Don’t get me wrong, I really enjoy and appreciate black and white photography. It’s just that colour photography has long been my preference. (A sentence to make my first photography tutor weep.) After all, the world is in colour and it makes sense to me to celebrate that fact. However, it is useful to understand a bit about colour, in particular about colour harmony. We’ll come back to colour harmony in a moment, but first let’s cover a few basics…
Colour in a digital image is created by mixing the three primary colours of red, green and blue in the right proportions. (Primary colours are colours from which all other colours are derived. Primary colours aren’t always RGB, and will depend on the device or media used. The primary colours in print are cyan, magenta and yellow, for instance.) Mix two primary colours together at their maximum value and you create a secondary colour. So, for example, mix red and blue together and you produce magenta. The simplest way to see the relationship between primary and secondary colours is by using a colour wheel, which is also useful when thinking about colour harmony.
Colour can be thought of in a very precise and mathematical way by assigning a number to a particular colour. (Or to be more precise, three numbers – one for amount of red in a colour, one for green, and one for blue.) However, the true power of colour isn’t its numerical value, but its emotional impact. Colours can stir feelings, both good and bad, which – you’ll be pleased to learn – you can exploit to give your photos more impact. Red, for instance, is a warm, stimulating colour associated with love and energy. Less positively it is also associated with anger and aggression. Green is natural, peaceful and balanced, but also passive and associated with jealousy. The last of the primaries, blue, is serene, cool, efficient, but, more negatively, also emotionally cold and associated with depression.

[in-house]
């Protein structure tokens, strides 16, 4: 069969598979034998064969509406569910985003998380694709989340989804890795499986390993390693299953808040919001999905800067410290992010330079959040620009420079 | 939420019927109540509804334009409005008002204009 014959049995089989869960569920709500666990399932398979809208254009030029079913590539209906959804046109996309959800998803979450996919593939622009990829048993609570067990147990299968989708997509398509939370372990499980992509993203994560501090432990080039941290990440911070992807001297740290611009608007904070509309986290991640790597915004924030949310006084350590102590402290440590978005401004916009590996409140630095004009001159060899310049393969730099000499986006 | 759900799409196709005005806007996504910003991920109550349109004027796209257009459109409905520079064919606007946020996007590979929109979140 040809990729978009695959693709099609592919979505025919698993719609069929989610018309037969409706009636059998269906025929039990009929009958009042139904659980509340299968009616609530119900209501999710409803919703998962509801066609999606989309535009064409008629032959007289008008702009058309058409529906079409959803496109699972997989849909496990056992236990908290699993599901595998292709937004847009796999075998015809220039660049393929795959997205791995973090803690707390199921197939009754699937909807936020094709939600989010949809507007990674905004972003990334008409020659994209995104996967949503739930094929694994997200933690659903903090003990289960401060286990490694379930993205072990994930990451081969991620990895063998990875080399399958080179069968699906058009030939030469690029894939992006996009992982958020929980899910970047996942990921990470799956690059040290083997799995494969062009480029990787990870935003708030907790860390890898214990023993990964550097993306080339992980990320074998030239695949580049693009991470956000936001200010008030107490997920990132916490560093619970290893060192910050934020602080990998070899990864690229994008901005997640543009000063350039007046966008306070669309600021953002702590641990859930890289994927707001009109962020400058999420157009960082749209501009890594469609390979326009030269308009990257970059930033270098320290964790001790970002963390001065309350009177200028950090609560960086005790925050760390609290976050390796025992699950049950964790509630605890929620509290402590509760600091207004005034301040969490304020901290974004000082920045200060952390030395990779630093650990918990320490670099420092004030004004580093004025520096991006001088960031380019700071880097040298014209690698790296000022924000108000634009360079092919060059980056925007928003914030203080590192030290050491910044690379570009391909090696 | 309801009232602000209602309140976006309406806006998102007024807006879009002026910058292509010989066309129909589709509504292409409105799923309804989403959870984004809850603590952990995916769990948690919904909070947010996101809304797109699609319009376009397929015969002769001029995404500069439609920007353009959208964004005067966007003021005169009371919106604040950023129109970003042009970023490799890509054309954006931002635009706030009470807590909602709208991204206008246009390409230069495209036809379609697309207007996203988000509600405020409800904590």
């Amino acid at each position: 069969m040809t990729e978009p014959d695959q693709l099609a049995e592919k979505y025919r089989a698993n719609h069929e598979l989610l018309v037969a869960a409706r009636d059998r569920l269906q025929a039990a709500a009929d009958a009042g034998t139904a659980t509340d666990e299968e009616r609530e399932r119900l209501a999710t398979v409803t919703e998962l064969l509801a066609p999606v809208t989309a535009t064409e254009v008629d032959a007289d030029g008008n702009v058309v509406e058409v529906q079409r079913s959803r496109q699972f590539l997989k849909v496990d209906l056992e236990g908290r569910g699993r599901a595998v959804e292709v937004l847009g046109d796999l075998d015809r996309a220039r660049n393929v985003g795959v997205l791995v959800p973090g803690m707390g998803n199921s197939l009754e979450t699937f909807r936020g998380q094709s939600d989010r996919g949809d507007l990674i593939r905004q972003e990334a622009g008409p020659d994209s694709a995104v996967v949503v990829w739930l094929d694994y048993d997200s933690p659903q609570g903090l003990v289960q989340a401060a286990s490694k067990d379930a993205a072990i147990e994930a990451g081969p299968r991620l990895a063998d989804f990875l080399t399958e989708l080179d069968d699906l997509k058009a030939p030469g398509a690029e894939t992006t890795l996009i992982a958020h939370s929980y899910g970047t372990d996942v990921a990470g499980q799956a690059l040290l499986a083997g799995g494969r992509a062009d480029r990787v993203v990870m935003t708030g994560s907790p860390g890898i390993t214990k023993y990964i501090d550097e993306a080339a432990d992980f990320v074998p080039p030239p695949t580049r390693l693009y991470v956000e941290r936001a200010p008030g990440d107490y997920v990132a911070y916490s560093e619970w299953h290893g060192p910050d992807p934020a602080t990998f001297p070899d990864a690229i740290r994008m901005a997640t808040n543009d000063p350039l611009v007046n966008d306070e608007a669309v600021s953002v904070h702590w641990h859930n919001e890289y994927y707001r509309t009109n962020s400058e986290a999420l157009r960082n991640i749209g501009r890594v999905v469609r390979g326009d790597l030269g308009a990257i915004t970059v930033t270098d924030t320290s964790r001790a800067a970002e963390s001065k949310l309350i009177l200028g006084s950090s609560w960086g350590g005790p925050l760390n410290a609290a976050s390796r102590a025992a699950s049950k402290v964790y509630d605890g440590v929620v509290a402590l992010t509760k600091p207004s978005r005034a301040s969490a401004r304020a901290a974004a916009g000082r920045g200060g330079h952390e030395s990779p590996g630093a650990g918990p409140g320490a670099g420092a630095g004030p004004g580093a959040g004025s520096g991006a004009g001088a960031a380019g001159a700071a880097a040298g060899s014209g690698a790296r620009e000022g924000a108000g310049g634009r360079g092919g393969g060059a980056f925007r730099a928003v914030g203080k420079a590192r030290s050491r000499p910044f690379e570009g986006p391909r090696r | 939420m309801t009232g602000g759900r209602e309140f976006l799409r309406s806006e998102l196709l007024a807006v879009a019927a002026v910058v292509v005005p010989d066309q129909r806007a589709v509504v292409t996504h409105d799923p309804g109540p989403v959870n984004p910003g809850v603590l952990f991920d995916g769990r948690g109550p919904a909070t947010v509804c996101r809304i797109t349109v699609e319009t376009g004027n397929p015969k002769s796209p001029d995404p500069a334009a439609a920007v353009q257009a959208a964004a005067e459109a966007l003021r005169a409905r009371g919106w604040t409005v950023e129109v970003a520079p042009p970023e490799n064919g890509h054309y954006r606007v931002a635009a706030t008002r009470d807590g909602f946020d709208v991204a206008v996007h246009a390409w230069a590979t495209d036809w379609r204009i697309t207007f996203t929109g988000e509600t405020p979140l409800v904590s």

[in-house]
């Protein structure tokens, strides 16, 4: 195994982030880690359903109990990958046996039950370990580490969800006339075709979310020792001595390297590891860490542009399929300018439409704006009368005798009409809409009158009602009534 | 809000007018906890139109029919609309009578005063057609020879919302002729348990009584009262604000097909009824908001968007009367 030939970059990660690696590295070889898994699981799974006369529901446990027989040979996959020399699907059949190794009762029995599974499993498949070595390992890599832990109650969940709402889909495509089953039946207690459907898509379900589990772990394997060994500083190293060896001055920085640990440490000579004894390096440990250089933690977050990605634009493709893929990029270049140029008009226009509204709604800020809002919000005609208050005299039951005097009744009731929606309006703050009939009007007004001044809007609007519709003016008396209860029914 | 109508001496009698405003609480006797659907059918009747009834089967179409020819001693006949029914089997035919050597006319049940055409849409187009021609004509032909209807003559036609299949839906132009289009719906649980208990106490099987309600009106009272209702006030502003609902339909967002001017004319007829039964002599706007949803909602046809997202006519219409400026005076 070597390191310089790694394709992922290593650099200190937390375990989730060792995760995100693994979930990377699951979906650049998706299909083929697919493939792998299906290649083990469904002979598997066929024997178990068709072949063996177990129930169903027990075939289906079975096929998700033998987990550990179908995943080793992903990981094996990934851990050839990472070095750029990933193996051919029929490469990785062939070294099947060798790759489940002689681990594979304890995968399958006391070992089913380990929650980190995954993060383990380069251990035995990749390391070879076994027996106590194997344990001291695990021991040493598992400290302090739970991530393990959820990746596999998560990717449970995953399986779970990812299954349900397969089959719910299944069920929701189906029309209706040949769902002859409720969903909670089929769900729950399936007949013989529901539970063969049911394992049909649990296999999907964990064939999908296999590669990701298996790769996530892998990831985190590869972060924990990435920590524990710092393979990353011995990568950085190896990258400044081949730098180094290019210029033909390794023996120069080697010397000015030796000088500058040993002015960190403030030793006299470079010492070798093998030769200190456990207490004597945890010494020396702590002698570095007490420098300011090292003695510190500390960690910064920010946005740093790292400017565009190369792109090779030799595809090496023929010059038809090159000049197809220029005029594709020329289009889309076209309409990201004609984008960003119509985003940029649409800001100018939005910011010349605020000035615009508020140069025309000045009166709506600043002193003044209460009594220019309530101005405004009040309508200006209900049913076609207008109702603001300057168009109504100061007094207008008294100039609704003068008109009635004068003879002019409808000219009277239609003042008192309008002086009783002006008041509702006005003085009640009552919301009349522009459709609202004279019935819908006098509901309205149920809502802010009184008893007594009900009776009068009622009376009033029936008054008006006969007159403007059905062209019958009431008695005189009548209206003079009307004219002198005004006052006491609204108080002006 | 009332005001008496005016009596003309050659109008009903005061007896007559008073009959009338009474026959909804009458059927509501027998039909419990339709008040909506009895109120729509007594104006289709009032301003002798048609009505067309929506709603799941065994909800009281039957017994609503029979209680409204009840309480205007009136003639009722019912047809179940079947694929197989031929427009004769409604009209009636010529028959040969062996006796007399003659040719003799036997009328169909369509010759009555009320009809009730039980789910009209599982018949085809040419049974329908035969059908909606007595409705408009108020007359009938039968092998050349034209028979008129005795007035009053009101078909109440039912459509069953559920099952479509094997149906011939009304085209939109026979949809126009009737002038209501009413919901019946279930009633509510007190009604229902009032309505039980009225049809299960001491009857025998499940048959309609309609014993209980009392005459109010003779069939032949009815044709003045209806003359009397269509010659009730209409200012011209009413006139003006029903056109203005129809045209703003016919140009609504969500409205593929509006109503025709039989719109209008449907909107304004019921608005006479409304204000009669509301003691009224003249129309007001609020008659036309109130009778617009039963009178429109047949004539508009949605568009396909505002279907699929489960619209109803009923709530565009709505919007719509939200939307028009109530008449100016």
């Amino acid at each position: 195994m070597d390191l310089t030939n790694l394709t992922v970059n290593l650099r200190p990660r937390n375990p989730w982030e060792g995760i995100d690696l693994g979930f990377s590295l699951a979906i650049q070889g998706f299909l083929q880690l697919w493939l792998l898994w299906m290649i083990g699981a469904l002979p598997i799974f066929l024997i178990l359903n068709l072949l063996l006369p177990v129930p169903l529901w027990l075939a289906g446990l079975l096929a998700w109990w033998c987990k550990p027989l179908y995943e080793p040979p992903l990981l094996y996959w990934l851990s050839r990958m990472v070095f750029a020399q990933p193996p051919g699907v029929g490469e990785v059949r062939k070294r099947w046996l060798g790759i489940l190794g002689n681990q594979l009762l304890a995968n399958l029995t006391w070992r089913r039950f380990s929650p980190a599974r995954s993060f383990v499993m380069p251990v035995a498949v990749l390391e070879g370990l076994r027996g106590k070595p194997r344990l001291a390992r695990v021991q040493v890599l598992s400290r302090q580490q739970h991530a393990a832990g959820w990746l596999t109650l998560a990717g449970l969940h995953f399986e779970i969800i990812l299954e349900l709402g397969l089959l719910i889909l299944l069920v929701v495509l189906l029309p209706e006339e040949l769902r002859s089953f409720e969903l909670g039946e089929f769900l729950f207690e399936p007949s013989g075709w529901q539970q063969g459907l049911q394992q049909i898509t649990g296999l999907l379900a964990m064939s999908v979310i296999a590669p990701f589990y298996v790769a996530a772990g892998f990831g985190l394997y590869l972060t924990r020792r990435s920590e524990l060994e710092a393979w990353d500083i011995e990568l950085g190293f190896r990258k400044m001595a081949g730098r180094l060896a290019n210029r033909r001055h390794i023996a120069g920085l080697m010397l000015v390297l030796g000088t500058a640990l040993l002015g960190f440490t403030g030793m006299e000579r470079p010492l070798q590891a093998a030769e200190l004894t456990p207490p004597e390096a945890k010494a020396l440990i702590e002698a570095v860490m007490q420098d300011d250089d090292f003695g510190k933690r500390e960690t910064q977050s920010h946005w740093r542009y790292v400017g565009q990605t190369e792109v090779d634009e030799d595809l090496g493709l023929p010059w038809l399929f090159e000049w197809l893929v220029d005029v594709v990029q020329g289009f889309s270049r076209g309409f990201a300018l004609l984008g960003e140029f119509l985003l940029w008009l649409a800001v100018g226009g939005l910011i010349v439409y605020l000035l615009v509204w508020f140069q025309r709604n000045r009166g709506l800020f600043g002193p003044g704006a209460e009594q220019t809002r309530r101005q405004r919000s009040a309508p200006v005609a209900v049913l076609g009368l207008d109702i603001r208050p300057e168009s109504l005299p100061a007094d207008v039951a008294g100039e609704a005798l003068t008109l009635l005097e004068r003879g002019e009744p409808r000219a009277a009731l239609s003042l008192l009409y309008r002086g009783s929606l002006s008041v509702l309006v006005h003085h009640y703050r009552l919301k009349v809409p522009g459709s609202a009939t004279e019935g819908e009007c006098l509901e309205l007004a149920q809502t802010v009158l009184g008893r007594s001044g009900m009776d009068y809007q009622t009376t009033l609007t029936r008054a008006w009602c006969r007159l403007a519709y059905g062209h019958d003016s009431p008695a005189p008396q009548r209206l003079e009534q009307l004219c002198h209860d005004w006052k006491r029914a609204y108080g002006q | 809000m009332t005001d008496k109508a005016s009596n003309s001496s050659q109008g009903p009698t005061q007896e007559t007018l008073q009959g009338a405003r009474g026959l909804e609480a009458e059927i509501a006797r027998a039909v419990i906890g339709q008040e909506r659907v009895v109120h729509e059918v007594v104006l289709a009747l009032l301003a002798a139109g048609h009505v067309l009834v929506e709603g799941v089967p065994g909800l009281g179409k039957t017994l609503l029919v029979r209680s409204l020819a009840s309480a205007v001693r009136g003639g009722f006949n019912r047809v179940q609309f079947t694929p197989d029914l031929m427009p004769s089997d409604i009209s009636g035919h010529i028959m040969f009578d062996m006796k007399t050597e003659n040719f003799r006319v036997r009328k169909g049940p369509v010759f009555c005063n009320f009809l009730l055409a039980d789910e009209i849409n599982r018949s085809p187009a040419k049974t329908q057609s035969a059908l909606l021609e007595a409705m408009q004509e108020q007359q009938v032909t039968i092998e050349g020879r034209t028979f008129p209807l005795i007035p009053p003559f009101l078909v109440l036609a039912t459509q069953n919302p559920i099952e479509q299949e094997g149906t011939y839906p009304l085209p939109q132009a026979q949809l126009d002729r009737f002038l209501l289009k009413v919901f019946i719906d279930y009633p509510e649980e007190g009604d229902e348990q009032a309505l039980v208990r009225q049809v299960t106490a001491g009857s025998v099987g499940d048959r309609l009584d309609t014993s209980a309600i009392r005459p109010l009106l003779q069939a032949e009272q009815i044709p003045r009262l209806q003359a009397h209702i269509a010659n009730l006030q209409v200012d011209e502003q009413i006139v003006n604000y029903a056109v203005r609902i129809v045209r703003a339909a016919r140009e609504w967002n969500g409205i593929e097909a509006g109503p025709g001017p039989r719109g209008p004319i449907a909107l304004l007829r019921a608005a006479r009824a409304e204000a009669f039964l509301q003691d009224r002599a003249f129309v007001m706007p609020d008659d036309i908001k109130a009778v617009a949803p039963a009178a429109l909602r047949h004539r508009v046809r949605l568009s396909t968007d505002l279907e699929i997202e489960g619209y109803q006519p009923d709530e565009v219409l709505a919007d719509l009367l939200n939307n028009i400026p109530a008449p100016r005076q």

Harmony is a concept generally linked to music, and is when two or more different notes sound pleasing when played at the same time. A colour harmony is similar, and is occur when two or more colours are in close proximity and create a visually pleasing effect. There are number of different kinds of colour harmony, which are all useful to know, understand, and actively use in your photography.
Monochromatic colour scheme
Strictly speaking this isn’t a colour harmony as such, but it’s still a useful colour scheme to know about. A monochromatic colour scheme is one where the various colours in an image are all just variations of one colour, varying only in either their brightness or level of saturation. Think of a green landscape, with no other colours just lots of different greens, and you have a monochromatic colour scheme. This may sound a bit boring, but images that use an MCS will never be jarring and will generally be balanced and pleasing to the eye.
Analogous colour harmony